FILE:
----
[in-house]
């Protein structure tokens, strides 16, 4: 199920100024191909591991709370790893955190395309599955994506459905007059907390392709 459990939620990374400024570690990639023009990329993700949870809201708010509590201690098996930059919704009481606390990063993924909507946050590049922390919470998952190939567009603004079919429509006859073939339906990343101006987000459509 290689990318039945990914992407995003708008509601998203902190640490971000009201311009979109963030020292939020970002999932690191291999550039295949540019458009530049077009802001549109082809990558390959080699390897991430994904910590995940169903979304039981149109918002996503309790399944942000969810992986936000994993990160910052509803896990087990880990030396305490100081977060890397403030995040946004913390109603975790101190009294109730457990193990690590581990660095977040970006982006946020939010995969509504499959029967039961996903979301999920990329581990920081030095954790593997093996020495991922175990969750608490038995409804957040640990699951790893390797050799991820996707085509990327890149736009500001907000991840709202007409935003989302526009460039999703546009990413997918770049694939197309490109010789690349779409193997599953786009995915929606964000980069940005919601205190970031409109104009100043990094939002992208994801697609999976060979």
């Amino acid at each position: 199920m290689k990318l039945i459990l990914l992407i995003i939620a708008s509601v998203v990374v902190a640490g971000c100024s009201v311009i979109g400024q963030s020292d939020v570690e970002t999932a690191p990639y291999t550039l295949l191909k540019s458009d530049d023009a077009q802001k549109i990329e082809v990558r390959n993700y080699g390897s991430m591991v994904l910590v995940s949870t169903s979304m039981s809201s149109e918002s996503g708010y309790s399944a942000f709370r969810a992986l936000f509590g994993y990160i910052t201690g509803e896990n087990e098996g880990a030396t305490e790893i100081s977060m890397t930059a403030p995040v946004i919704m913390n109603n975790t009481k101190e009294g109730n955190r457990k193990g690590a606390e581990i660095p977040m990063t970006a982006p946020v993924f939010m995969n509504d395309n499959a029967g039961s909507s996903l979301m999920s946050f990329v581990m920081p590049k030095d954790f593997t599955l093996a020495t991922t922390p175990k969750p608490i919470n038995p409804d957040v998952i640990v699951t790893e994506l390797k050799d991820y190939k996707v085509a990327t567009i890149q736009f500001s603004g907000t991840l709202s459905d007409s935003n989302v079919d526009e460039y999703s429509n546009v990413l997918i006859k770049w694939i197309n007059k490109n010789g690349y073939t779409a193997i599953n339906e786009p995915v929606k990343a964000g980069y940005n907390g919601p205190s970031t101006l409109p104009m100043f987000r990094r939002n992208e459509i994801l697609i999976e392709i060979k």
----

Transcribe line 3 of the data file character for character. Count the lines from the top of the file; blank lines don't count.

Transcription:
């Amino acid at each position: 199920m290689k990318l039945i459990l990914l992407i995003i939620a708008s509601v998203v990374v902190a640490g971000c100024s009201v311009i979109g400024q963030s020292d939020v570690e970002t999932a690191p990639y291999t550039l295949l191909k540019s458009d530049d023009a077009q802001k549109i990329e082809v990558r390959n993700y080699g390897s991430m591991v994904l910590v995940s949870t169903s979304m039981s809201s149109e918002s996503g708010y309790s399944a942000f709370r969810a992986l936000f509590g994993y990160i910052t201690g509803e896990n087990e098996g880990a030396t305490e790893i100081s977060m890397t930059a403030p995040v946004i919704m913390n109603n975790t009481k101190e009294g109730n955190r457990k193990g690590a606390e581990i660095p977040m990063t970006a982006p946020v993924f939010m995969n509504d395309n499959a029967g039961s909507s996903l979301m999920s946050f990329v581990m920081p590049k030095d954790f593997t599955l093996a020495t991922t922390p175990k969750p608490i919470n038995p409804d957040v998952i640990v699951t790893e994506l390797k050799d991820y190939k996707v085509a990327t567009i890149q736009f500001s603004g907000t991840l709202s459905d007409s935003n989302v079919d526009e460039y999703s429509n546009v990413l997918i006859k770049w694939i197309n007059k490109n010789g690349y073939t779409a193997i599953n339906e786009p995915v929606k990343a964000g980069y940005n907390g919601p205190s970031t101006l409109p104009m100043f987000r990094r939002n992208e459509i994801l697609i999976e392709i060979k």